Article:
Arctic ecosystems and their species are subject to a wide range of pressures from human activities, including the exposure to complex mixture of pollutants, climate change, and fisheries. The pressures from increased anthropogenic activity are exacerbated by climate change, which has affected the Arctic more severely than many temperate regions. International policies are attempting to support sustainable exploitation of the Arctic resources with the aim of balancing both human and environmental well-being. Managing multiple pressures in the Arctic is particularly challenging due to international and geopolitical interests, complex legislation, and regulation in the region. Plus, melting ice is opening new Arctic shipping routes, with associated risks from oil spills and microplastics releases. There are many different agents, receptors, routes to exposure and endpoints, as well as scales, acting simultaneously, which need to be considered.
In this context, the Arctic Council was established in 1996 to address pan-Arctic regulatory and management concerns. The Arctic Council is an intergovernmental forum established to promote cooperation, coordination, and interaction among the Arctic states (e.g.: Canada, Finland, Sweden, etc), indigenous people, and other arctic inhabitants. The Arctic Council has scientific working groups that treat relevant monitoring data (Arctic Monitoring and Assessment Programme – AMAP, 2018). There are also working groups aimed at reducing Arctic pollution (Arctic Contaminants Action Program – ACAP, 2020). Individually, the working groups provide information on pressures and effects of a variety of pollutants on biogeochemical cycles, and on flora and fauna populations, which will later help on decision making policies.
In silico tools and techniques are being used to perform chemical risk assessments for the changing Arctic Ocean. Figure 1 shows silico tools and methodologies to carry out a chemical risk assessment for each of the risk assessment stages. The lack of models that are specifically designed to inform regulatory decision-making and management of pollutant impacts means that a combination of models must be used to address different aspects of questions. The Ecotracer models have the potential to be the ideal tools for analysing the interplay of nutrient and chemical pollution from a regulatory and management perspective. This is particularly relevant in the context of the Arctic Ocean due to the seasonality in primary productivity brought by seasonal changes in sunlight and sea ice cover. There is currently only one model that allows for the combined analysis of chemical, physical, and ecological pressures and their implications for marine ecosystems. pressões químicas, físicas e ecológicas e as suas implicações para os ecossistemas marinhos.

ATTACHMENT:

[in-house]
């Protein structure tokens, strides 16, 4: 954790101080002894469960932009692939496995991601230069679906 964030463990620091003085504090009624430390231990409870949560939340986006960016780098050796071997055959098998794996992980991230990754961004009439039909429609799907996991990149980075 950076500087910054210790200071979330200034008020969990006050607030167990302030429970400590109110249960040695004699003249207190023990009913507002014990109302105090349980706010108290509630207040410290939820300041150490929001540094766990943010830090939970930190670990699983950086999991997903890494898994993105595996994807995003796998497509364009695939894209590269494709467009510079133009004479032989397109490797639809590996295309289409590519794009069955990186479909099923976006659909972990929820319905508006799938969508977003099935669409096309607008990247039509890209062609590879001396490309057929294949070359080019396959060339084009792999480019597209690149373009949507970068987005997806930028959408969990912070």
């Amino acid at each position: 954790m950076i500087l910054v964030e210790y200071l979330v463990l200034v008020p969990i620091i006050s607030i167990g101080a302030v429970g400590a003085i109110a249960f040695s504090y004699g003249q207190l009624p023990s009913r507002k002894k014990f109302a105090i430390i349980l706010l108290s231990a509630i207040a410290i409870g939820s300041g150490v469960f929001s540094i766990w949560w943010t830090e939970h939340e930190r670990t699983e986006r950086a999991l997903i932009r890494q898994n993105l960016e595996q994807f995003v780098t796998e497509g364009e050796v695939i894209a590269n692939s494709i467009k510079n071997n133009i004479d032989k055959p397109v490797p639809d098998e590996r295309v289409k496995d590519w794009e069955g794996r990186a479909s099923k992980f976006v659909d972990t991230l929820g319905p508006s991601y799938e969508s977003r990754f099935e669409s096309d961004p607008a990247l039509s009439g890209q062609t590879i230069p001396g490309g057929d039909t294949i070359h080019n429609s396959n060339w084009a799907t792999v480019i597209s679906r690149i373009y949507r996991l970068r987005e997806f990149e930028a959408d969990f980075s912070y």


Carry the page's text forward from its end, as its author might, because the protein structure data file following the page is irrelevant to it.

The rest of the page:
Marine pollution may have direct impacts on kelp forests along Arctic coastlines and subsequent indirect impacts on multiple ecosystem services that they support. Contamination of coastal areas can, therefore, lead to substantial negative socio-economic impacts on the tourism and recreational industries.
Presently, there are no fully effective models that allow to evaluate multiple pollution pressures simultaneously that span nutrient and organic/inorganic contaminants. Ecotracer can serve as a screening-level risk characterization tool to bring together data on hazard, exposure, and effects. There are already efforts underway to assess the effects of contaminants on fish and Arctic wildlife, and previous work has emphasised the need for the assessment of the long-term effects of chemicals on Arctic biota.
Townhill, B.L., Reppas-Chrysovitsinos, E., Sühring, R. et al. Pollution in the Arctic Ocean: An overview of multiple pressures and implications for ecosystem services. Ambio 51, 471–483 (2022). https://doi.org/10.1007/s13280-021-01657-0
Author: Cátia Gonçalves